When we dropped our trainee guide , Clive Fenn, off at a high trailhead at 9 in the morning we didn’t expect him back for 2 or 3 days. Certainly didn’t expect him to stagger, totally spent, into our house at 11pm that same night, after a mega tough 14 hour walking day in the Sierras, including about 2000m of ascent and 3000m of descent!
To get him acquainted with the mountains and ridges encircling the Lanjaron valley in the southern Sierra Nevada we devised a 2 or 3 day excursion for him. Dropping him off at Puente Palo (1700m) above Cañar in the Alpujarras at 9am was the start. His 60l sack was filled to capacity with enough gear to withstand whatever the weather threw at him, including crampons, ice axe and high mountain tent and equipment.
By 12.30pm he had crossed the river and bypassed the Cebollar hut to reach to the col between Las Alegas and Tajos de los Machos. Here the rapid ascent to altitude took it’s toll as he labored up the ridge to the reigning peak of Tajos de los Machos (3085m), which he reached at 1.30pm.
Easier going ensued along the ridge towards the Elorietta hut. Crampons were needed here and a cold wind blew in from the west. The hut was reached at 3pm. Instead of staying here for the night he decided to make progress along the western arm of the Lanjaron valley.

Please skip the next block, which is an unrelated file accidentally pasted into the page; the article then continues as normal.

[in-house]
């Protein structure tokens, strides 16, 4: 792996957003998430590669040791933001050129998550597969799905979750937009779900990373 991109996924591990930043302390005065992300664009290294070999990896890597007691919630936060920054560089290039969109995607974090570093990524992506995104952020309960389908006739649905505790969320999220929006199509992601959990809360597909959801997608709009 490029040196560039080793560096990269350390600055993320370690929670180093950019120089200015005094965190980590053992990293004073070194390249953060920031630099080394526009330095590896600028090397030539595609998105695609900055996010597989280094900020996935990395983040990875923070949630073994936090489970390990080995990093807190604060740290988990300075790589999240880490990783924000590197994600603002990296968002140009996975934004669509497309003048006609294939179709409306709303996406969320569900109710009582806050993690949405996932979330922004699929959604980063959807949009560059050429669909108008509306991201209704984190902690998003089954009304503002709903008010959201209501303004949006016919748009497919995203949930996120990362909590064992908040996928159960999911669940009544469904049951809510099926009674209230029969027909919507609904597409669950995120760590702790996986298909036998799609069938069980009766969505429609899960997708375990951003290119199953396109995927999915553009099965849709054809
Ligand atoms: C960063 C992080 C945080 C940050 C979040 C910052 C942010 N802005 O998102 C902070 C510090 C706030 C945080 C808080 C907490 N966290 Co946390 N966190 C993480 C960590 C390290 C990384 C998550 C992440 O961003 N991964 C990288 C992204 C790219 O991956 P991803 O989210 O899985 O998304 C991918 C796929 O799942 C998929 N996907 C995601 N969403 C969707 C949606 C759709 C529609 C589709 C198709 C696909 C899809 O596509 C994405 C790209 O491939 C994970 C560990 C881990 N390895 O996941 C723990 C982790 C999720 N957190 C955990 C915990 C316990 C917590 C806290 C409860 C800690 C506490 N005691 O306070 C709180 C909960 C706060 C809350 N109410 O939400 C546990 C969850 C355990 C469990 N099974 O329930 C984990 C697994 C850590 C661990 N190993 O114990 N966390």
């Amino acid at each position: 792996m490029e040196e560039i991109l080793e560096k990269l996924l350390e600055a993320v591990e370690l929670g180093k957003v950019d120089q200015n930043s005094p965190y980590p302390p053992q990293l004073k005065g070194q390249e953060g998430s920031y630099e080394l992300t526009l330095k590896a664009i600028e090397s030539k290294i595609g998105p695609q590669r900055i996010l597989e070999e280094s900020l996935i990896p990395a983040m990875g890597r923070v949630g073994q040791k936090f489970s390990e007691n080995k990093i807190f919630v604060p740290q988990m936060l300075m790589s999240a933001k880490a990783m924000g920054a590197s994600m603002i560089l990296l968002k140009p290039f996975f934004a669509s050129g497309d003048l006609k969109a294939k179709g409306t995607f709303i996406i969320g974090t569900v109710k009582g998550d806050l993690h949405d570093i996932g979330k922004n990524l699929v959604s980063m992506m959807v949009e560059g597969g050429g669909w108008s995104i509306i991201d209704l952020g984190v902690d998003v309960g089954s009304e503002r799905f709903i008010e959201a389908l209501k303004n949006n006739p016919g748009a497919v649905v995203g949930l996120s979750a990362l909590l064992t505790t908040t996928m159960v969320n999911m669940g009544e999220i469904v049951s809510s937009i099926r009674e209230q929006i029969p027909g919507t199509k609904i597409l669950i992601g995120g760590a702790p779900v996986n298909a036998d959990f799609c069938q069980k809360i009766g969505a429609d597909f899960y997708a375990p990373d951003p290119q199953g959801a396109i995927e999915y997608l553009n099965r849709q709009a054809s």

The ridge to the Pico del Cartujo (3152m) was trickier than normal and care had to be taken negotiating rocks along the crest. Some steep icy slopes we met on the way to it’s summit.
Then it was rapid progress, necessitating crampons all the way, along the ridge via Tajos Altos to the col before the Cerro de Caballo (3009m). In desperate need of a drink he dropped down to the Laguna de Caballo. Here the idea of coming all the way back down to Lanjaron came to mind. It was only 6pm. Surely he could be back before 10, just after sunset?
Like many others that have gone before him though, he misjudged the length and distance that the Caballo is from the town of Lanjaron. For a start there is the drop of some 2400m, almost like coming down Ben Nevis twice! Then there is the complexity of paths that if not previously acquainted with can be a bit misleading.
To his credit, as the light faded and the sore spots on the feet turned to blisters, he kept going through the interminable descent. By the time he reached the outskirts of the town it was pitch black. Tired and weary he made his way back to our house by 11pm to be welcomed by our excited leonberger and husky dogs. Within a few minutes he was relaxing with some well earned beers and riojas! Good effort!
Spanish Highs Mountain Guides run guided day and multi day treks in the Sierra Nevada for walkers of all standards.